UL 2900 Cybersecurity Standards Set for FDA Adoption
Regulatory Updates | Medical Devices
EMERGO SUMMARY OF KEY POINTS:
- A medical device and healthcare networking cybersecurity standard from UL is being recognized by the US Food and Drug Administration.
- The UL 2900 set of standards will enable US medical device market registrants to assemble evidence to demonstrate proper cybersecurity features for their products.
- Tools to demonstrate compliance with FDA cybersecurity requirements should help device manufacturers and medical software developers in both pre- and post-market environments.
A set of standards published by UL to address medical device cybersecurity issues will soon be adopted by the US Food and Drug Administration to help manufacturers support security assurance claims.
The UL 2900 standards were developed as part of UL’s Cybersecurity Assurance Program (UL CAP) to provide manufacturers with testable and measurable criteria to assess medical device software vulnerabilities and security controls as well as identify security improvements. Included in the UL 2900 series of standards are:
- UL 2900-1: General requirements for software cybersecurity for network-connectable devices and products
- UL 2900-2-1: Particular requirements for network-connectable healthcare system components including medical devices and software
- UL 2900-2-2: Particular requirements for industrial control systems
ANSI adoption of UL 2900 already underway
Ahead of the FDA’s planned recognition of UL 2900, the American National Standards Institute (ANSI) has already granted consensus for UL 2900-1, and is in the process of adopting UL 2900-2-1 as well.
“UL 2900 provides device manufacturers with repeatable, reproducible tests that can provide objective evidence to support assurance claims regarding cybersecurity,” explains Anura Fernando, Principal Engineer, Medical Systems Interoperability & Security at UL. “UL CAP is based on the UL 2900 standard, and provides regulators and healthcare delivery organizations with certifications ensuring that standardized requirements for cybersecurity have been satisfied as part of a device’s premarket review and qualification.”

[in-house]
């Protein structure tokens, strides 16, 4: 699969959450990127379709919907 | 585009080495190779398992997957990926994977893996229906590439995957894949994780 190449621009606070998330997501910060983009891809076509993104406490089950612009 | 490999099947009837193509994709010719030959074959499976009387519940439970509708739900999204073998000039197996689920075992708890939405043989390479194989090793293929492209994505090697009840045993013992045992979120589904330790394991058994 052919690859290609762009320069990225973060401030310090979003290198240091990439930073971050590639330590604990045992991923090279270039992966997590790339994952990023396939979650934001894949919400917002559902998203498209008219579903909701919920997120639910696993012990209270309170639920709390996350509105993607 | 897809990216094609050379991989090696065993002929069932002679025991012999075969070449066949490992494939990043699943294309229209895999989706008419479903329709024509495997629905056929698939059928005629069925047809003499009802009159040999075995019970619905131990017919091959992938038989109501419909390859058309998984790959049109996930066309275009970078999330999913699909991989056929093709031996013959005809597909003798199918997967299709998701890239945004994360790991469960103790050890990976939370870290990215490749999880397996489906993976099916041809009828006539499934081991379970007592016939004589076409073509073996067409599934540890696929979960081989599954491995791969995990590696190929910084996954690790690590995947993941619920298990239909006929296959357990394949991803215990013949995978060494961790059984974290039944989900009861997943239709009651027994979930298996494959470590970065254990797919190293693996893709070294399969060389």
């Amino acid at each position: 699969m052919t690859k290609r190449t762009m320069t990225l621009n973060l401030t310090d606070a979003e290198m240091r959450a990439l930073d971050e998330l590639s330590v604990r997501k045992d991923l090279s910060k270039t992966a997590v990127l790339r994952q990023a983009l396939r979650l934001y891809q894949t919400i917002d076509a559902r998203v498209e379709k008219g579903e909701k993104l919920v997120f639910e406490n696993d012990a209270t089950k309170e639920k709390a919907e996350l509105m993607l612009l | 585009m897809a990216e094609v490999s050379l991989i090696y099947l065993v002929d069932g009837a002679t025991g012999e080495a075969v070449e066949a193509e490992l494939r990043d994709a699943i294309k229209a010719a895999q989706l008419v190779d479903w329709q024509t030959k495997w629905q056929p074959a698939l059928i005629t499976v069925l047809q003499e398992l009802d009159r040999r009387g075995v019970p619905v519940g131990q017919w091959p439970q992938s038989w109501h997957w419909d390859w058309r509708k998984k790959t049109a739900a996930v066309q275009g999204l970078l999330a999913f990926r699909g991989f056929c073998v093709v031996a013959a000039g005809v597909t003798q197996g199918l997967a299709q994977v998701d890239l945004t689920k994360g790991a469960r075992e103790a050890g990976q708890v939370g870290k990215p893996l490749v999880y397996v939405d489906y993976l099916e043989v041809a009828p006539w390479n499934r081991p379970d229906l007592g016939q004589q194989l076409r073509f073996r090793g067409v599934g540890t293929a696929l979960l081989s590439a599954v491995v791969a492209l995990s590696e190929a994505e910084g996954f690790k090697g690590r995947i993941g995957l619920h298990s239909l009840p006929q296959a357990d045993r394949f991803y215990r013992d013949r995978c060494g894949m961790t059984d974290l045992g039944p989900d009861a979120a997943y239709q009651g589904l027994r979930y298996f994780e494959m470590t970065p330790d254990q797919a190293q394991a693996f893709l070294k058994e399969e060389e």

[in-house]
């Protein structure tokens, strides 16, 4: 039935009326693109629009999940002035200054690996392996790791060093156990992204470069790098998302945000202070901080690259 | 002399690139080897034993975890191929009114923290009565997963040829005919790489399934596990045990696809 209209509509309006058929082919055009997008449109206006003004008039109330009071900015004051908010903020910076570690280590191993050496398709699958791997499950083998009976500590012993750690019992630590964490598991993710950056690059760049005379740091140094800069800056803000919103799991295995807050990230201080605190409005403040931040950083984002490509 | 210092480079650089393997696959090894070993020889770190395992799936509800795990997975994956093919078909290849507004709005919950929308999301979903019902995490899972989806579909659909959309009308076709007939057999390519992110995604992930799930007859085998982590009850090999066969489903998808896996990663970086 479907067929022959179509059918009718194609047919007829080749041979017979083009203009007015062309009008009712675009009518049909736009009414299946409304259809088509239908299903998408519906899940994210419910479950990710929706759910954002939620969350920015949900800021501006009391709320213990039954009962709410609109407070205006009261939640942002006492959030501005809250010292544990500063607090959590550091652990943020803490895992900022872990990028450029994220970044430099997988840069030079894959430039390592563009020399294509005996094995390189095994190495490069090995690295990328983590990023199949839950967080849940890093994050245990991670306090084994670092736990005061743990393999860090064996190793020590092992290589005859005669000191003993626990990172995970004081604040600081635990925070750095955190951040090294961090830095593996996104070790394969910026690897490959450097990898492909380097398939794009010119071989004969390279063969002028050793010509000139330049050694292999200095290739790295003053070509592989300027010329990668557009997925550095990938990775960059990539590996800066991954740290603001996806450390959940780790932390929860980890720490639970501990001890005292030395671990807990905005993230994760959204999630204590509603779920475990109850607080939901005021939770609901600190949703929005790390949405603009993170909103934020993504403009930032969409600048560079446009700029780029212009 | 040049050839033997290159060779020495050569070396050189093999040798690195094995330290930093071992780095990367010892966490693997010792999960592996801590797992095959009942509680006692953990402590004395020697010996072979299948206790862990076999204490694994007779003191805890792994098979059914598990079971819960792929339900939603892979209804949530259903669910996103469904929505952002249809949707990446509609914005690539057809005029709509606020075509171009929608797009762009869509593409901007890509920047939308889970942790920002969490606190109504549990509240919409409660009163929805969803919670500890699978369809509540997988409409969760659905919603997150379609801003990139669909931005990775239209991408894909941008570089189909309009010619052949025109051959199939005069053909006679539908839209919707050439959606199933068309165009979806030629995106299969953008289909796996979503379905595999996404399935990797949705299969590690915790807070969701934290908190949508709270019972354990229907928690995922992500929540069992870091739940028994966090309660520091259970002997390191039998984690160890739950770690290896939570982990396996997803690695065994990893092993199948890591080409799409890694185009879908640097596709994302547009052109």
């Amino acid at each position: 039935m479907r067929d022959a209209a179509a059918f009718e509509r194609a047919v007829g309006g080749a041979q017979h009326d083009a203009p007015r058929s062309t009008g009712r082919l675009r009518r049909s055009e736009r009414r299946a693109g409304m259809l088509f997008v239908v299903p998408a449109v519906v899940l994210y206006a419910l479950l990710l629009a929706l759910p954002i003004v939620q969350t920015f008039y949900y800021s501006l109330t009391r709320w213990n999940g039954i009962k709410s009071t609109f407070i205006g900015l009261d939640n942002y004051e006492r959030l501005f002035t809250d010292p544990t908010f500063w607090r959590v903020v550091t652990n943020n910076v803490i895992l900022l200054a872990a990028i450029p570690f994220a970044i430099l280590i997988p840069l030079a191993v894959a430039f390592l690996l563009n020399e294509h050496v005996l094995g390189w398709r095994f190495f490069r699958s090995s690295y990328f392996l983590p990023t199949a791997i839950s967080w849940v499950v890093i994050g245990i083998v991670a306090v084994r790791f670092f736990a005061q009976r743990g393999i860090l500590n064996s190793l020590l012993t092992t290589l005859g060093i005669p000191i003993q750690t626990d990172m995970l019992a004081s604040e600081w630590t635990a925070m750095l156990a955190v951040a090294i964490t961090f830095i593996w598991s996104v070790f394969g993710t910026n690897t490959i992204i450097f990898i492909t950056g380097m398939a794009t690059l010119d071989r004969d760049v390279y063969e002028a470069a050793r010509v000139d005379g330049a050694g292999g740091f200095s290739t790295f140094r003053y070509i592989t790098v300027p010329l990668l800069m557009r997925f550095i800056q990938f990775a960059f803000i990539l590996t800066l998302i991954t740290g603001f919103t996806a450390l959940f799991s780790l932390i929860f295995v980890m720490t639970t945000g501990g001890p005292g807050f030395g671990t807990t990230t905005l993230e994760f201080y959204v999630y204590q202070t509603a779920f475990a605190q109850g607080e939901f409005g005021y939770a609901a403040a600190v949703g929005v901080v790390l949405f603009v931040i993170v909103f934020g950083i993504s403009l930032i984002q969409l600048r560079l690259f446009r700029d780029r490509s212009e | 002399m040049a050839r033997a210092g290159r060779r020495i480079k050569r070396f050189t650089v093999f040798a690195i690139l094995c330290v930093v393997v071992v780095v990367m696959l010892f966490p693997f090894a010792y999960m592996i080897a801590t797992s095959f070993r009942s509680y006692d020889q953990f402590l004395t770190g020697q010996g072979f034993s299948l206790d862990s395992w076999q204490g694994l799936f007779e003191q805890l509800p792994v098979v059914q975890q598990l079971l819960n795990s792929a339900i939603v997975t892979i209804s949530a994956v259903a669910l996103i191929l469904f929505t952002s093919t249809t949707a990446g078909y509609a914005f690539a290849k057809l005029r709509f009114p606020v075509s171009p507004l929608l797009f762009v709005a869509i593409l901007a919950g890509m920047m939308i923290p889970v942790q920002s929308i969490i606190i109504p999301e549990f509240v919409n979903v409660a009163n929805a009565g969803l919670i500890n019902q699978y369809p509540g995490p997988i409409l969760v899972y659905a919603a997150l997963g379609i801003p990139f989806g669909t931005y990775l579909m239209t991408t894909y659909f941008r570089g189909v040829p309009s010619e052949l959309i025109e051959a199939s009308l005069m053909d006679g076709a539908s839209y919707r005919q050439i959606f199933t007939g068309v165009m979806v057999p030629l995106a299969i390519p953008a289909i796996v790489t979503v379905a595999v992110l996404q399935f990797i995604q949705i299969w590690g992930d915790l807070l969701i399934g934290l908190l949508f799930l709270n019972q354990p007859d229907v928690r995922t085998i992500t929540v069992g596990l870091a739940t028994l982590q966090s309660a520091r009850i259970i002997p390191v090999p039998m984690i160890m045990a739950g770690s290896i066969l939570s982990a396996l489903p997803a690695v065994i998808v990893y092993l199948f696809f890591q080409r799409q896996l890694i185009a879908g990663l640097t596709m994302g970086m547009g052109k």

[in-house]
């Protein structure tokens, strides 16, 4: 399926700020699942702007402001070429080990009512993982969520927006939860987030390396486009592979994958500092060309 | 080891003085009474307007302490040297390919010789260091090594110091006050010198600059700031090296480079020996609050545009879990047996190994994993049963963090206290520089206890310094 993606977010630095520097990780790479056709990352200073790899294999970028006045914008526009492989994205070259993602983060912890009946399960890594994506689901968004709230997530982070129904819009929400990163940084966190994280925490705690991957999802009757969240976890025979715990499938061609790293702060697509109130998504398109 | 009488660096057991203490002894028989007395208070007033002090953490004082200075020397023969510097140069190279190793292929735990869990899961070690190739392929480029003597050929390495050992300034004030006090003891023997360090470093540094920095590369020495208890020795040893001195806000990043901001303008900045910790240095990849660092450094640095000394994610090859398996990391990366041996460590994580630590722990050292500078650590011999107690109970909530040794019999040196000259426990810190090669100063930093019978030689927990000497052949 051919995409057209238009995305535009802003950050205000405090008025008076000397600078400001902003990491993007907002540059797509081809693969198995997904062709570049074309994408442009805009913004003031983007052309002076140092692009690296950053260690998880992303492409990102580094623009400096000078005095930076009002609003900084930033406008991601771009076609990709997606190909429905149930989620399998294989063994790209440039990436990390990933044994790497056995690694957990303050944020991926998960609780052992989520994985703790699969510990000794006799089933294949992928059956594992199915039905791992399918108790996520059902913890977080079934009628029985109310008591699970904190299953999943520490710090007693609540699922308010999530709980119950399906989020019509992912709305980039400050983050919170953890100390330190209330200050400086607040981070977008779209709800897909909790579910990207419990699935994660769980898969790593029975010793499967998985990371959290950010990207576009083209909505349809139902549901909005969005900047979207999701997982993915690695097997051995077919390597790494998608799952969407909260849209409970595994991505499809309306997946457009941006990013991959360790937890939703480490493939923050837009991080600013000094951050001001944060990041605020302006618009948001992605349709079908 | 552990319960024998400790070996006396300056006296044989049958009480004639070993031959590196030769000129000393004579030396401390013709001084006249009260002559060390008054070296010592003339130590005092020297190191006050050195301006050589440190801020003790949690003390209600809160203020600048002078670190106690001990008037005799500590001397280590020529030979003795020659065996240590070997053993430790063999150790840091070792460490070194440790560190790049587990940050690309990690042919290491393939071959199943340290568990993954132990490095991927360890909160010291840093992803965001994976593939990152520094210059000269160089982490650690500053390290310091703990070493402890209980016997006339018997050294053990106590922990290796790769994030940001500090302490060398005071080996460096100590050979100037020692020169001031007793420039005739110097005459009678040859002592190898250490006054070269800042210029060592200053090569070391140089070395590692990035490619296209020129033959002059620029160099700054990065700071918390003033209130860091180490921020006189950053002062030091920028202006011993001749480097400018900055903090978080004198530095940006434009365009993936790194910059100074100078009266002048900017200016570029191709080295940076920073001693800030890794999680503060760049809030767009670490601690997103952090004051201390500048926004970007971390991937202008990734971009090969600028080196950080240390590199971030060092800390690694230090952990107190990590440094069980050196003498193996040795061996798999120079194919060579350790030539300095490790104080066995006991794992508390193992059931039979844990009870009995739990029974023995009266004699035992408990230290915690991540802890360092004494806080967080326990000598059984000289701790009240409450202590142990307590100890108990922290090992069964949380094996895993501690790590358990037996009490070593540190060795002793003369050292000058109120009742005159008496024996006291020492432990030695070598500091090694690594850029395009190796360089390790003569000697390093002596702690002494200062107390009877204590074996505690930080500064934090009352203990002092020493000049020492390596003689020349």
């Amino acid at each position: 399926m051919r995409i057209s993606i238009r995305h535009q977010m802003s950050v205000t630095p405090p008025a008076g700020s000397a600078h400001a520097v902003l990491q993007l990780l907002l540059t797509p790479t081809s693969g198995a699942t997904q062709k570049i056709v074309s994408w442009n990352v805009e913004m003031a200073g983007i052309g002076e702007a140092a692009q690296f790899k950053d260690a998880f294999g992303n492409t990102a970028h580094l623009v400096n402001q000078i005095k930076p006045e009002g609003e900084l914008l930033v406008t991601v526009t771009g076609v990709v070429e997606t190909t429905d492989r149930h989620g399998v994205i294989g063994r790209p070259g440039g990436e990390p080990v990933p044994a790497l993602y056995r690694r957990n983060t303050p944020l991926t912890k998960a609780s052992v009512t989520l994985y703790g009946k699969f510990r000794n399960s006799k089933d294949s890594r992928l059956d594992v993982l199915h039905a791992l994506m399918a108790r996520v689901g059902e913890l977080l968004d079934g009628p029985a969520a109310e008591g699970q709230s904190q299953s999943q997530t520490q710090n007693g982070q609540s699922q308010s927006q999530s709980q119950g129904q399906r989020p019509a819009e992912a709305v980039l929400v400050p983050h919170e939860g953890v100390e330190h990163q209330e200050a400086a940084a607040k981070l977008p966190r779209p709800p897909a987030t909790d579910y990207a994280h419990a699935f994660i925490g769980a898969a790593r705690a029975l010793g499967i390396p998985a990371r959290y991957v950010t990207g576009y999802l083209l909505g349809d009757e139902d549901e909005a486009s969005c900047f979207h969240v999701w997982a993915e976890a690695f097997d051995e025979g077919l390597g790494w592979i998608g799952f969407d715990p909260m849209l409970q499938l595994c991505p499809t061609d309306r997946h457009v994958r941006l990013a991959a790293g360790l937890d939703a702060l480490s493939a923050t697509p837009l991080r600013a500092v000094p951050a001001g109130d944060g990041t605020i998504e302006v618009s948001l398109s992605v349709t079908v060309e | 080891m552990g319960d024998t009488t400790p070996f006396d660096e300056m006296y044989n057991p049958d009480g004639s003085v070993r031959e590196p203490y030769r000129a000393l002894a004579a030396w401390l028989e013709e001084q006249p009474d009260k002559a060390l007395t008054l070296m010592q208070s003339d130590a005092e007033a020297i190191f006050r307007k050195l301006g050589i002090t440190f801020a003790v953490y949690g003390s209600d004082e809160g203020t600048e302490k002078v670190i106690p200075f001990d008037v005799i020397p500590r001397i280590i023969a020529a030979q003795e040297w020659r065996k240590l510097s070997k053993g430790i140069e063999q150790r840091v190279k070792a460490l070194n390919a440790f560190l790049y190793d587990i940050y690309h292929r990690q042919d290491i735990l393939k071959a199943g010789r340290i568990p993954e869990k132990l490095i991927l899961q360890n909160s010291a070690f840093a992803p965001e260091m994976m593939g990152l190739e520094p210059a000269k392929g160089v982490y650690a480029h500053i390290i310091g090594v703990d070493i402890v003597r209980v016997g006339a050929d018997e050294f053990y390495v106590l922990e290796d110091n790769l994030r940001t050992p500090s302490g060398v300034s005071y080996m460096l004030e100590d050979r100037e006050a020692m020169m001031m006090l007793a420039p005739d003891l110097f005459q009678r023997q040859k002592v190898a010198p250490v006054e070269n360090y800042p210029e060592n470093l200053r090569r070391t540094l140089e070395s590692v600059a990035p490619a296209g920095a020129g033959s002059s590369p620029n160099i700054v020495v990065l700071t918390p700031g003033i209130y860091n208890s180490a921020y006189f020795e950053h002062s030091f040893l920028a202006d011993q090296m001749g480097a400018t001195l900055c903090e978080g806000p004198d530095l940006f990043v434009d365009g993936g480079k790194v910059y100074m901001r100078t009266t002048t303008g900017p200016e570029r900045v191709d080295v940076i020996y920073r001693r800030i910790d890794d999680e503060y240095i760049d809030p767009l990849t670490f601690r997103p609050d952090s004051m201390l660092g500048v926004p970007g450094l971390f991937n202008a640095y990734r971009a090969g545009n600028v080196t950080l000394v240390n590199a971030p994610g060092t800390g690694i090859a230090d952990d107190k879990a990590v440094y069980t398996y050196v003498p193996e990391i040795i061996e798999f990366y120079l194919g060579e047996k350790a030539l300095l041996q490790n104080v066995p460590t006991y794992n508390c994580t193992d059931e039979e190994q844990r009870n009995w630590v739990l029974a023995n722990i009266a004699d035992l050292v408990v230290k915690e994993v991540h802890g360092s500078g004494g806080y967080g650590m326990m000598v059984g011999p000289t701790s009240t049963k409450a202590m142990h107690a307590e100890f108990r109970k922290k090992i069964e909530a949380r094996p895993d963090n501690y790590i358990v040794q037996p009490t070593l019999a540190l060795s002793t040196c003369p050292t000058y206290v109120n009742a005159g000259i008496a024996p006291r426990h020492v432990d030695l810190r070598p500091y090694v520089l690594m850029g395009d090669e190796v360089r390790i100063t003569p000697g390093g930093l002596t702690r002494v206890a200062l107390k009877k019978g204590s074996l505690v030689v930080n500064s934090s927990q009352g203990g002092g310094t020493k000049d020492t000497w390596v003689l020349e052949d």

What FDA adoption of UL 2900 will mean for US registrants
Given pending adoption and implementation of the full UL 2900 set of standards for medical devices and software by ANSI and the FDA, how will US market registrants be impacted?
According to Fernando, UL 2900 requirements were developed in alignment with current FDA pre- and post-market cybersecurity guidance, as well as with ANSI Technical Panel guidelines; thus, the UL standards have been designed to support FDA regulatory submission processes.
“The FDA recognition process for UL 2900-1 has been completed, and a public announcement is anticipated in the next US Federal Register notice under List #47 of FDA Recognized Consensus Standards,” Fernando reports.
Manufacturers will be able to use UL 2900 certification to demonstrate that their devices meet regulatory requirements laid out in FDA pre- and post-market guidance, says Fernando.